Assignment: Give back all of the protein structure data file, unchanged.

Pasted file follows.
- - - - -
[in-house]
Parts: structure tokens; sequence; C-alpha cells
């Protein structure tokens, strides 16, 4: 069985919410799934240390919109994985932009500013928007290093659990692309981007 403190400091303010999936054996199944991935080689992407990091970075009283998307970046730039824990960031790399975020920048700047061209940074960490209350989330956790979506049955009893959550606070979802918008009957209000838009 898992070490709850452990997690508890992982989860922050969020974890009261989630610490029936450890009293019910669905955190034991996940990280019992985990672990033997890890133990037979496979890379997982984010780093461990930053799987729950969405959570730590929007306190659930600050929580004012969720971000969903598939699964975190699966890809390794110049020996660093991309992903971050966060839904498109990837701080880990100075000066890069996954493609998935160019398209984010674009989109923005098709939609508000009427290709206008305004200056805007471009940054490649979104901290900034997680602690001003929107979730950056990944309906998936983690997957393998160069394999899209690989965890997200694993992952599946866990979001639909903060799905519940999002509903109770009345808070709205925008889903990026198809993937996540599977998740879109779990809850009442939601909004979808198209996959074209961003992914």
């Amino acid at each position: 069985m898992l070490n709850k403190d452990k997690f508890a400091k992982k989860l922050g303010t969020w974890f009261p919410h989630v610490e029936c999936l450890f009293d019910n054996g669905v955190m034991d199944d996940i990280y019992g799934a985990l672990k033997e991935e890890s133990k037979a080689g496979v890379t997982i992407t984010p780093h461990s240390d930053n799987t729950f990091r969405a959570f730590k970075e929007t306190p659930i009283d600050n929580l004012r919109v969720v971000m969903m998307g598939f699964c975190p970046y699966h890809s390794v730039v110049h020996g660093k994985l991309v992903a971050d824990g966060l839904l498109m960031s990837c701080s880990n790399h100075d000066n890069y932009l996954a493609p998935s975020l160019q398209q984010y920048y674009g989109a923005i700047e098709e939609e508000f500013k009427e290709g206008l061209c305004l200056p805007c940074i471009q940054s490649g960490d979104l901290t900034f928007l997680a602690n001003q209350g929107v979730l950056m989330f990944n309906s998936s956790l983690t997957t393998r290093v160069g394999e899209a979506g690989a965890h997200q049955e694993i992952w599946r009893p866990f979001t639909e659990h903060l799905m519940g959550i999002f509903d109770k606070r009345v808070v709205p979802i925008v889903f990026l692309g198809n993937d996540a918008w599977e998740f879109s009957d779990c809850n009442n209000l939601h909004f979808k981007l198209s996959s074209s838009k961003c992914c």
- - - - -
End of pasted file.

[in-house]
Parts: structure tokens; sequence; C-alpha cells
């Protein structure tokens, strides 16, 4: 069985919410799934240390919109994985932009500013928007290093659990692309981007 403190400091303010999936054996199944991935080689992407990091970075009283998307970046730039824990960031790399975020920048700047061209940074960490209350989330956790979506049955009893959550606070979802918008009957209000838009 898992070490709850452990997690508890992982989860922050969020974890009261989630610490029936450890009293019910669905955190034991996940990280019992985990672990033997890890133990037979496979890379997982984010780093461990930053799987729950969405959570730590929007306190659930600050929580004012969720971000969903598939699964975190699966890809390794110049020996660093991309992903971050966060839904498109990837701080880990100075000066890069996954493609998935160019398209984010674009989109923005098709939609508000009427290709206008305004200056805007471009940054490649979104901290900034997680602690001003929107979730950056990944309906998936983690997957393998160069394999899209690989965890997200694993992952599946866990979001639909903060799905519940999002509903109770009345808070709205925008889903990026198809993937996540599977998740879109779990809850009442939601909004979808198209996959074209961003992914």
């Amino acid at each position: 069985m898992l070490n709850k403190d452990k997690f508890a400091k992982k989860l922050g303010t969020w974890f009261p919410h989630v610490e029936c999936l450890f009293d019910n054996g669905v955190m034991d199944d996940i990280y019992g799934a985990l672990k033997e991935e890890s133990k037979a080689g496979v890379t997982i992407t984010p780093h461990s240390d930053n799987t729950f990091r969405a959570f730590k970075e929007t306190p659930i009283d600050n929580l004012r919109v969720v971000m969903m998307g598939f699964c975190p970046y699966h890809s390794v730039v110049h020996g660093k994985l991309v992903a971050d824990g966060l839904l498109m960031s990837c701080s880990n790399h100075d000066n890069y932009l996954a493609p998935s975020l160019q398209q984010y920048y674009g989109a923005i700047e098709e939609e508000f500013k009427e290709g206008l061209c305004l200056p805007c940074i471009q940054s490649g960490d979104l901290t900034f928007l997680a602690n001003q209350g929107v979730l950056m989330f990944n309906s998936s956790l983690t997957t393998r290093v160069g394999e899209a979506g690989a965890h997200q049955e694993i992952w599946r009893p866990f979001t639909e659990h903060l799905m519940g959550i999002f509903d109770k606070r009345v808070v709205p979802i925008v889903f990026l692309g198809n993937d996540a918008w599977e998740f879109s009957d779990c809850n009442n209000l939601h909004f979808k981007l198209s996959s074209s838009k961003c992914c």